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Fleet cost management

Reducing costs and driving productivity in your fleet

Maximizing profits is a primary business goal for any business. Today, fleet managers are always under pressure to reduce costs. For effective fleet management it is therefore critical to understand all of the factors that go into your fleet costs. When working with Element Fleet, you will uncover every cost associated with your fleet, define goals, and develop an action plan to achieve them.

Understanding Total Cost of Ownership (TCO)

Fleet cost management - Element Fleet

The total cost of ownership of your fleet is made up of the purchase price of your assets plus the costs of operations. It's common practice for businesses to consider their TCO when making investment decisions, and is especially important when you're looking to understand your fleet management costs.

Fleet managers should always be seeking ways to reduce their TCO, both short-term and long-term. A fleet's TCO is an evolving figure, so Element provides you the tools you need to have a constant, comprehensive view of your fleet's operational costs.

Understanding fleet costs

Effective cost management starts with completing a comprehensive fleet management cost analysis

1. Know your fleet's primary costs. A few cost items to consider:

  • Vehicle price and associated interest
  • Operating costs
  • Maintenance costs
  • Downtime costs
  • Driver costs

2. Define the key metrics you want to measure and track, such as utilization, cost per unit/vehicle and depreciation.

3. Learn about the sources of data available to you. Element will help you get acquainted with your resources.

4. Define the cost drivers for each of the key metrics that you will be tracking.

5. Compare your metrics against three (or more) benchmarks

Reducing fleet costs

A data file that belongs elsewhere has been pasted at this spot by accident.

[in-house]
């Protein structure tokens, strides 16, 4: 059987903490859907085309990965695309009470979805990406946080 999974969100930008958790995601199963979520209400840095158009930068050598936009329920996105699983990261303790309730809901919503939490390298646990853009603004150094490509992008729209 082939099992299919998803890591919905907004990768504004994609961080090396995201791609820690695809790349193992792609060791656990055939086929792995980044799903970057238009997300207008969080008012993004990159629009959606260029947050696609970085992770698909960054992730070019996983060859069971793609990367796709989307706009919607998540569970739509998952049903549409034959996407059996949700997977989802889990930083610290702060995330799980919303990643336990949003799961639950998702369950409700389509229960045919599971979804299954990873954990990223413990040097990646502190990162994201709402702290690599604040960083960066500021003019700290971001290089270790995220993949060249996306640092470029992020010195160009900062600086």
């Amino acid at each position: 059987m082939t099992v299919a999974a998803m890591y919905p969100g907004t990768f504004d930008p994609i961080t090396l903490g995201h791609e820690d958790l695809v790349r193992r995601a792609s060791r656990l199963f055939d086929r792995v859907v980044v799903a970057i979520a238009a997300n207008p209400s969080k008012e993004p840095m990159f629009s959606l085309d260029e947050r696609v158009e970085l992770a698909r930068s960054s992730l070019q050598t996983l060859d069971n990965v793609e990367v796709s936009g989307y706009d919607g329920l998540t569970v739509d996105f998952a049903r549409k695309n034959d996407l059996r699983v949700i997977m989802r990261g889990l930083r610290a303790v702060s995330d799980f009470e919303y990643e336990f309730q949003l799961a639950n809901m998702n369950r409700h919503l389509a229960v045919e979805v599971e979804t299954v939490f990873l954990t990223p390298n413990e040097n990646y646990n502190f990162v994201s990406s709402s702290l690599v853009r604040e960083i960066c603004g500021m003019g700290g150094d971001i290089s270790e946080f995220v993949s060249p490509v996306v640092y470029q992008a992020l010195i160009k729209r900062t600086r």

The methods used to reduce your fleet costs and TCO will be different for every fleet, but the following three main areas are proven to help reduce vehicle fleet TCO.

Financial alternatives

Consider any changes that you can make to your current financial agreements.

  • Evaluate leasing arrangements. Do you lease or own your vehicles? What type of lease agreement do you have, and could it be improved?
  • Buy leasebacks. You may be able to lease any vehicles that you own, to access needed capital.
  • Consider extending lease terms to free up excess equity in leased assets and lower your monthly payments.

Fleet asset management

Take a closer look at your asset costs and any updates or changes needed.

  • Rightsize your fleet. You may have too many vehicles or not enough. Completing a utilization analysis of your fleet can help you determine the optimal number and types of vehicles needed.
  • Maximize factory orders by ordering directly from the motor companies for a lower cost.
  • Order from a single manufacturer and aggressively negotiate fleet incentives
  • Replace old vehicles and optimize your replacement policy. Determine the point at which it makes sense financially to replace old vehicles that may be driving up your repair costs.

View our blog for more information on fleet asset management

Policy and operations

Reviewing and revising your operational policies can help lead to fewer costly incidents and improve productivity.

  • Review personal use and fuel purchases of your fleet vehicles by drivers and strengthen the policy as needed.
  • Review your fleet maintenance policy and adjust based on utilization.
  • Centralize your fleet administration. Appointing a fleet manager can reduce administrative costs for running your fleet.

Taking the time to evaluate all of these elements of your TCO will be worth the return you receive once your fleet costs are properly managed.

Get in touch with Element to discuss how we can help you better understand, manage and most importantly, reduce your fleet costs.

Element's TCO Index – a study that examines major cost categories for owning a fleet vehicle – helps fleet managers and businesses understand fleet and vehicle cost in a dynamic economic landscape. The index calculates total cost of ownership (TCO) for fleet vehicles by looking at depreciation, interest expense, fuel and maintenance costs based on a sample fleet of sedans, SUVs, minivans, pickups and vans. 

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A global leader in selling, marketing and distributing food products noticed their maintenance costs were increasing for their fleet of delivery tractors. The customer asked Element' Strategic Consulting team to analyze their replacement parameters and recommend an optimal time to cycle the tractors.

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Global fleet managers face complex tasks every day. Operating a safe, well-maintained fleet across international borders, all while controlling costs is a huge challenge. As your company enters new markets, your vehicle selection, service providers and fleet policies are likely to multiply — along with the dollars you spend to keep your fleet running and your drivers safe.

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